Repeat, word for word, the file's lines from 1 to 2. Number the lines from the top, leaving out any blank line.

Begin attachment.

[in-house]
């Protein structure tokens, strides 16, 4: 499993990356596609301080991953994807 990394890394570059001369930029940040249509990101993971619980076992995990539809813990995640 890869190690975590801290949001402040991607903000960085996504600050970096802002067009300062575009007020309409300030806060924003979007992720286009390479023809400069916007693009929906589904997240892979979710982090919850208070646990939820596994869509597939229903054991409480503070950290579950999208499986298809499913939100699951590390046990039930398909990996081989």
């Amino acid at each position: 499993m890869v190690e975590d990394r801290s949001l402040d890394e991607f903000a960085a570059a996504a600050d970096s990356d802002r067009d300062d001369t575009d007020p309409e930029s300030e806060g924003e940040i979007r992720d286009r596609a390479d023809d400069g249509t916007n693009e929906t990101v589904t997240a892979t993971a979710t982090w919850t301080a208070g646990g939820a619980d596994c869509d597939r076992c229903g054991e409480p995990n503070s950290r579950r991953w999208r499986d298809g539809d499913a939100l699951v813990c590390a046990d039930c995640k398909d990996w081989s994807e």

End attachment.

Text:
[in-house]
């Protein structure tokens, strides 16, 4: 499993990356596609301080991953994807 990394890394570059001369930029940040249509990101993971619980076992995990539809813990995640 890869190690975590801290949001402040991607903000960085996504600050970096802002067009300062575009007020309409300030806060924003979007992720286009390479023809400069916007693009929906589904997240892979979710982090919850208070646990939820596994869509597939229903054991409480503070950290579950999208499986298809499913939100699951590390046990039930398909990996081989």